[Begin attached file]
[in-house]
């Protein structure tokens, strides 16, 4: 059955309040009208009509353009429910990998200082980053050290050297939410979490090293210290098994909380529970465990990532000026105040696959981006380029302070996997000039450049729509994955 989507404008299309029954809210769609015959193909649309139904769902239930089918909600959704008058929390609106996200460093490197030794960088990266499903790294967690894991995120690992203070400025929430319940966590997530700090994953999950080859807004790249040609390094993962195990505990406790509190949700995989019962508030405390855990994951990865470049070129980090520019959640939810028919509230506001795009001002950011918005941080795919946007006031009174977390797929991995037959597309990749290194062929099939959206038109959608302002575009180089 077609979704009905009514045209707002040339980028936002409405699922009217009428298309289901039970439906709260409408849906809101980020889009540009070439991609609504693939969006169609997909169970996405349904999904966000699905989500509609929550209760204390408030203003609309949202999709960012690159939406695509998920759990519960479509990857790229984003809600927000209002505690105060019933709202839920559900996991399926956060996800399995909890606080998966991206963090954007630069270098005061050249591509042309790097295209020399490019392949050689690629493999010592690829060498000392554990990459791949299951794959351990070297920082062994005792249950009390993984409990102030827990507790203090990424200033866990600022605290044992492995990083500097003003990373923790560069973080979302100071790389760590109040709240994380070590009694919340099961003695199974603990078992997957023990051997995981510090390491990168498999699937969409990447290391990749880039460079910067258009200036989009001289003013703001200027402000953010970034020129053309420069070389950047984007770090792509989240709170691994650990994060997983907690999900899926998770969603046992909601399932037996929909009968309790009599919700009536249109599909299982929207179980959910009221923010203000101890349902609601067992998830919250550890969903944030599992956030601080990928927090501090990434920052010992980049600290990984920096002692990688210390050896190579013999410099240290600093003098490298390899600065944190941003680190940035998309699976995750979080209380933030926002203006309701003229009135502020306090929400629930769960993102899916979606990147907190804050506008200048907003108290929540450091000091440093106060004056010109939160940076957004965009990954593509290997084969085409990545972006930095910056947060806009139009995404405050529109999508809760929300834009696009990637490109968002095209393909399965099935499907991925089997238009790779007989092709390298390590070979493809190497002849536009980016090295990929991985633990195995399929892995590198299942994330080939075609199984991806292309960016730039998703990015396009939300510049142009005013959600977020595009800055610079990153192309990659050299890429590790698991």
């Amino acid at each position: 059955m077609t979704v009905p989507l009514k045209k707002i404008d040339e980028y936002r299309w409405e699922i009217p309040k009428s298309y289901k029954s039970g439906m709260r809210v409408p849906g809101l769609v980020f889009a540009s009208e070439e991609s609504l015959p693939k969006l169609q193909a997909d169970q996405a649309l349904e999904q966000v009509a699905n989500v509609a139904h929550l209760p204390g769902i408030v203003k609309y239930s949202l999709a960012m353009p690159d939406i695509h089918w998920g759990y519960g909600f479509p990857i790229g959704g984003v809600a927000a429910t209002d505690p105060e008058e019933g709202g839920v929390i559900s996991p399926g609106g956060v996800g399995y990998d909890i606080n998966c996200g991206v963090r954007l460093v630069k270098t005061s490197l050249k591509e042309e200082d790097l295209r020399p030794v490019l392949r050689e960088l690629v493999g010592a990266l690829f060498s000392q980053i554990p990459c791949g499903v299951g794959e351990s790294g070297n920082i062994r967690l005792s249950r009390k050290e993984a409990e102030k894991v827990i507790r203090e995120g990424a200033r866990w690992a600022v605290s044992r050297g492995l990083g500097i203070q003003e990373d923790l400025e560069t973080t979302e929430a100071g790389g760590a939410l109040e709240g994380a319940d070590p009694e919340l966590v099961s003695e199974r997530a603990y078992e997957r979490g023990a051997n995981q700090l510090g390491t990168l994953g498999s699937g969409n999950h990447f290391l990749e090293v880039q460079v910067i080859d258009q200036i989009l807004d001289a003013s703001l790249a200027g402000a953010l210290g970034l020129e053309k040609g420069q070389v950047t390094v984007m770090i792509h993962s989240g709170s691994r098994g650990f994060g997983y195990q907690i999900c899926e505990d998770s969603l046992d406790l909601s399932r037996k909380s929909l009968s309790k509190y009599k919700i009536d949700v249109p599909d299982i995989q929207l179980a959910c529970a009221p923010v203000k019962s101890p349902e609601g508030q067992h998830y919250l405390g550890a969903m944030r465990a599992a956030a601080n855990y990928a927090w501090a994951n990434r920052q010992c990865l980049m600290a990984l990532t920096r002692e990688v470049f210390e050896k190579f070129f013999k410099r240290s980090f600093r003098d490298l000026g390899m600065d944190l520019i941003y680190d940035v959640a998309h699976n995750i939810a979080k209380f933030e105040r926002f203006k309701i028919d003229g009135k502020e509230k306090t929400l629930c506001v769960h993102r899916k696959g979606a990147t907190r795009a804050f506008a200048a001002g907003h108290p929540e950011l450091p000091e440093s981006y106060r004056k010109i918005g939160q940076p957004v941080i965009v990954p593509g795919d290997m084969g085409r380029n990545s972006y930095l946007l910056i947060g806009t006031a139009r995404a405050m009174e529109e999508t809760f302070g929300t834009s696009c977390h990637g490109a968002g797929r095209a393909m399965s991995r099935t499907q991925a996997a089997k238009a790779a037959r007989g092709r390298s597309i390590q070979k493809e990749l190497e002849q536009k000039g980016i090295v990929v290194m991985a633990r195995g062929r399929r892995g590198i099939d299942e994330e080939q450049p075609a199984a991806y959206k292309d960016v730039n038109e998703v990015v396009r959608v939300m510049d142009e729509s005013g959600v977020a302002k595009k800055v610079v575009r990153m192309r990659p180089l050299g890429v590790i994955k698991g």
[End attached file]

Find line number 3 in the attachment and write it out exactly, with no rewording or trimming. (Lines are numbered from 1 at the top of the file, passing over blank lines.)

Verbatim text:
């Amino acid at each position: 059955m077609t979704v009905p989507l009514k045209k707002i404008d040339e980028y936002r299309w409405e699922i009217p309040k009428s298309y289901k029954s039970g439906m709260r809210v409408p849906g809101l769609v980020f889009a540009s009208e070439e991609s609504l015959p693939k969006l169609q193909a997909d169970q996405a649309l349904e999904q966000v009509a699905n989500v509609a139904h929550l209760p204390g769902i408030v203003k609309y239930s949202l999709a960012m353009p690159d939406i695509h089918w998920g759990y519960g909600f479509p990857i790229g959704g984003v809600a927000a429910t209002d505690p105060e008058e019933g709202g839920v929390i559900s996991p399926g609106g956060v996800g399995y990998d909890i606080n998966c996200g991206v963090r954007l460093v630069k270098t005061s490197l050249k591509e042309e200082d790097l295209r020399p030794v490019l392949r050689e960088l690629v493999g010592a990266l690829f060498s000392q980053i554990p990459c791949g499903v299951g794959e351990s790294g070297n920082i062994r967690l005792s249950r009390k050290e993984a409990e102030k894991v827990i507790r203090e995120g990424a200033r866990w690992a600022v605290s044992r050297g492995l990083g500097i203070q003003e990373d923790l400025e560069t973080t979302e929430a100071g790389g760590a939410l109040e709240g994380a319940d070590p009694e919340l966590v099961s003695e199974r997530a603990y078992e997957r979490g023990a051997n995981q700090l510090g390491t990168l994953g498999s699937g969409n999950h990447f290391l990749e090293v880039q460079v910067i080859d258009q200036i989009l807004d001289a003013s703001l790249a200027g402000a953010l210290g970034l020129e053309k040609g420069q070389v950047t390094v984007m770090i792509h993962s989240g709170s691994r098994g650990f994060g997983y195990q907690i999900c899926e505990d998770s969603l046992d406790l909601s399932r037996k909380s929909l009968s309790k509190y009599k919700i009536d949700v249109p599909d299982i995989q929207l179980a959910c529970a009221p923010v203000k019962s101890p349902e609601g508030q067992h998830y919250l405390g550890a969903m944030r465990a599992a956030a601080n855990y990928a927090w501090a994951n990434r920052q010992c990865l980049m600290a990984l990532t920096r002692e990688v470049f210390e050896k190579f070129f013999k410099r240290s980090f600093r003098d490298l000026g390899m600065d944190l520019i941003y680190d940035v959640a998309h699976n995750i939810a979080k209380f933030e105040r926002f203006k309701i028919d003229g009135k502020e509230k306090t929400l629930c506001v769960h993102r899916k696959g979606a990147t907190r795009a804050f506008a200048a001002g907003h108290p929540e950011l450091p000091e440093s981006y106060r004056k010109i918005g939160q940076p957004v941080i965009v990954p593509g795919d290997m084969g085409r380029n990545s972006y930095l946007l910056i947060g806009t006031a139009r995404a405050m009174e529109e999508t809760f302070g929300t834009s696009c977390h990637g490109a968002g797929r095209a393909m399965s991995r099935t499907q991925a996997a089997k238009a790779a037959r007989g092709r390298s597309i390590q070979k493809e990749l190497e002849q536009k000039g980016i090295v990929v290194m991985a633990r195995g062929r399929r892995g590198i099939d299942e994330e080939q450049p075609a199984a991806y959206k292309d960016v730039n038109e998703v990015v396009r959608v939300m510049d142009e729509s005013g959600v977020a302002k595009k800055v610079v575009r990153m192309r990659p180089l050299g890429v590790i994955k698991g």